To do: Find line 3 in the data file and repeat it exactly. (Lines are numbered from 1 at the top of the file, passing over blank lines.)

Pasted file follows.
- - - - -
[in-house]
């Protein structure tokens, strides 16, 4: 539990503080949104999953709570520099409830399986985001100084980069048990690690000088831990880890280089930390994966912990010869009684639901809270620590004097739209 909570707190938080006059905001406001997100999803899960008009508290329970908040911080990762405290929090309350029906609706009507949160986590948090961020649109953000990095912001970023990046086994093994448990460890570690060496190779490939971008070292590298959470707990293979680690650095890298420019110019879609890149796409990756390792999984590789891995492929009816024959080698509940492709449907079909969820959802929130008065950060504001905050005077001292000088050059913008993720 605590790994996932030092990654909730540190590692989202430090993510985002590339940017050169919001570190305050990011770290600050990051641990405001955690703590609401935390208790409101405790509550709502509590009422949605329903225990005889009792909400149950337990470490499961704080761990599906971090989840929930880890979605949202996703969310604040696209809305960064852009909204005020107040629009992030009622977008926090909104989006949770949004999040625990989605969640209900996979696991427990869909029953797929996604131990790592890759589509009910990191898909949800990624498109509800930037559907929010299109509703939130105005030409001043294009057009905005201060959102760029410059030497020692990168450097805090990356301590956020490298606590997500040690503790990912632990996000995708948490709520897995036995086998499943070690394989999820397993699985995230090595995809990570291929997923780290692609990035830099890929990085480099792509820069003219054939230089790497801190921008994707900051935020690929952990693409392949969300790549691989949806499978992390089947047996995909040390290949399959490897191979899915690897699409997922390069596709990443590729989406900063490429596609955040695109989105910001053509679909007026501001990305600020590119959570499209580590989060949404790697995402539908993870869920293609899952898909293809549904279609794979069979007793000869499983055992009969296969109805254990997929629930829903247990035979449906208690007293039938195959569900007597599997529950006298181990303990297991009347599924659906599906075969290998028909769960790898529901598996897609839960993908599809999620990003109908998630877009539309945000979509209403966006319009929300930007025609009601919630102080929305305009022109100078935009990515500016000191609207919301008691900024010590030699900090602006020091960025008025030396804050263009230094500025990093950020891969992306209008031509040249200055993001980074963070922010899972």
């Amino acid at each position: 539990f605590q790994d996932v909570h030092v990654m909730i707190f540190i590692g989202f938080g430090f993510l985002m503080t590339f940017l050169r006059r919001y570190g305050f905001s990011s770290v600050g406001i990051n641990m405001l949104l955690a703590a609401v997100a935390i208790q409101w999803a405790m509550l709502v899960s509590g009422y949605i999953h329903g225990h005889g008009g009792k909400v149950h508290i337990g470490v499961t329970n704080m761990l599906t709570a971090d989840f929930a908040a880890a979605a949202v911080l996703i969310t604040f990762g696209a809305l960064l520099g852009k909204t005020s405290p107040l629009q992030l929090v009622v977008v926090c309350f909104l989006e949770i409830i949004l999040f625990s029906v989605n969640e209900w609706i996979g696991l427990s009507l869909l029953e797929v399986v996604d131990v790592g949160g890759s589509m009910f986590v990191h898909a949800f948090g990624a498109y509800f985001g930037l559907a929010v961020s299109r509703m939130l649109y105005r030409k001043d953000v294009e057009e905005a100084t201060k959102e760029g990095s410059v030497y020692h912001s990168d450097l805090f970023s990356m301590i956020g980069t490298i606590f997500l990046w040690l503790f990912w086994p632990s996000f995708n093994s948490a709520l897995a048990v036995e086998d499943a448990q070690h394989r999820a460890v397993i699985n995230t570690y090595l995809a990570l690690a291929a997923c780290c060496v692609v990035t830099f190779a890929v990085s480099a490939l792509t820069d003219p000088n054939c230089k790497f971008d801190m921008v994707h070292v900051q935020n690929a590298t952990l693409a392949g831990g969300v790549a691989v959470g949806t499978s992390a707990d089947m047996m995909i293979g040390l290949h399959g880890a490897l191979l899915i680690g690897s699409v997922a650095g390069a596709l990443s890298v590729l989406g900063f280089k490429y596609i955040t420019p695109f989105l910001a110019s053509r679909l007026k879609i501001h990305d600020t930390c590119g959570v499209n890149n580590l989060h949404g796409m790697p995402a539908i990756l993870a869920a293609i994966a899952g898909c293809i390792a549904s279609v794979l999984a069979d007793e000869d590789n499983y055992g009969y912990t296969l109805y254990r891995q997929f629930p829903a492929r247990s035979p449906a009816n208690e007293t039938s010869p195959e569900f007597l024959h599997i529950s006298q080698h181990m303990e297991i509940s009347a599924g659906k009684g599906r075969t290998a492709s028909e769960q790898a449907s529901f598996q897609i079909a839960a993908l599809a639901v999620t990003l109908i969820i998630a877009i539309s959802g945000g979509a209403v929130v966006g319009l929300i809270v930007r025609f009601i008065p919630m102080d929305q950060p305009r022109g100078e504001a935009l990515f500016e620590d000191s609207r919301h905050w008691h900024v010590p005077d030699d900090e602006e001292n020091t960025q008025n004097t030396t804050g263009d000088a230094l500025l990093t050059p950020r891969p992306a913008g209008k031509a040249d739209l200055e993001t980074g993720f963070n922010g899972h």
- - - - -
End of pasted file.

């Amino acid at each position: 539990f605590q790994d996932v909570h030092v990654m909730i707190f540190i590692g989202f938080g430090f993510l985002m503080t590339f940017l050169r006059r919001y570190g305050f905001s990011s770290v600050g406001i990051n641990m405001l949104l955690a703590a609401v997100a935390i208790q409101w999803a405790m509550l709502v899960s509590g009422y949605i999953h329903g225990h005889g008009g009792k909400v149950h508290i337990g470490v499961t329970n704080m761990l599906t709570a971090d989840f929930a908040a880890a979605a949202v911080l996703i969310t604040f990762g696209a809305l960064l520099g852009k909204t005020s405290p107040l629009q992030l929090v009622v977008v926090c309350f909104l989006e949770i409830i949004l999040f625990s029906v989605n969640e209900w609706i996979g696991l427990s009507l869909l029953e797929v399986v996604d131990v790592g949160g890759s589509m009910f986590v990191h898909a949800f948090g990624a498109y509800f985001g930037l559907a929010v961020s299109r509703m939130l649109y105005r030409k001043d953000v294009e057009e905005a100084t201060k959102e760029g990095s410059v030497y020692h912001s990168d450097l805090f970023s990356m301590i956020g980069t490298i606590f997500l990046w040690l503790f990912w086994p632990s996000f995708n093994s948490a709520l897995a048990v036995e086998d499943a448990q070690h394989r999820a460890v397993i699985n995230t570690y090595l995809a990570l690690a291929a997923c780290c060496v692609v990035t830099f190779a890929v990085s480099a490939l792509t820069d003219p000088n054939c230089k790497f971008d801190m921008v994707h070292v900051q935020n690929a590298t952990l693409a392949g831990g969300v790549a691989v959470g949806t499978s992390a707990d089947m047996m995909i293979g040390l290949h399959g880890a490897l191979l899915i680690g690897s699409v997922a650095g390069a596709l990443s890298v590729l989406g900063f280089k490429y596609i955040t420019p695109f989105l910001a110019s053509r679909l007026k879609i501001h990305d600020t930390c590119g959570v499209n890149n580590l989060h949404g796409m790697p995402a539908i990756l993870a869920a293609i994966a899952g898909c293809i390792a549904s279609v794979l999984a069979d007793e000869d590789n499983y055992g009969y912990t296969l109805y254990r891995q997929f629930p829903a492929r247990s035979p449906a009816n208690e007293t039938s010869p195959e569900f007597l024959h599997i529950s006298q080698h181990m303990e297991i509940s009347a599924g659906k009684g599906r075969t290998a492709s028909e769960q790898a449907s529901f598996q897609i079909a839960a993908l599809a639901v999620t990003l109908i969820i998630a877009i539309s959802g945000g979509a209403v929130v966006g319009l929300i809270v930007r025609f009601i008065p919630m102080d929305q950060p305009r022109g100078e504001a935009l990515f500016e620590d000191s609207r919301h905050w008691h900024v010590p005077d030699d900090e602006e001292n020091t960025q008025n004097t030396t804050g263009d000088a230094l500025l990093t050059p950020r891969p992306a913008g209008k031509a040249d739209l200055e993001t980074g993720f963070n922010g899972h």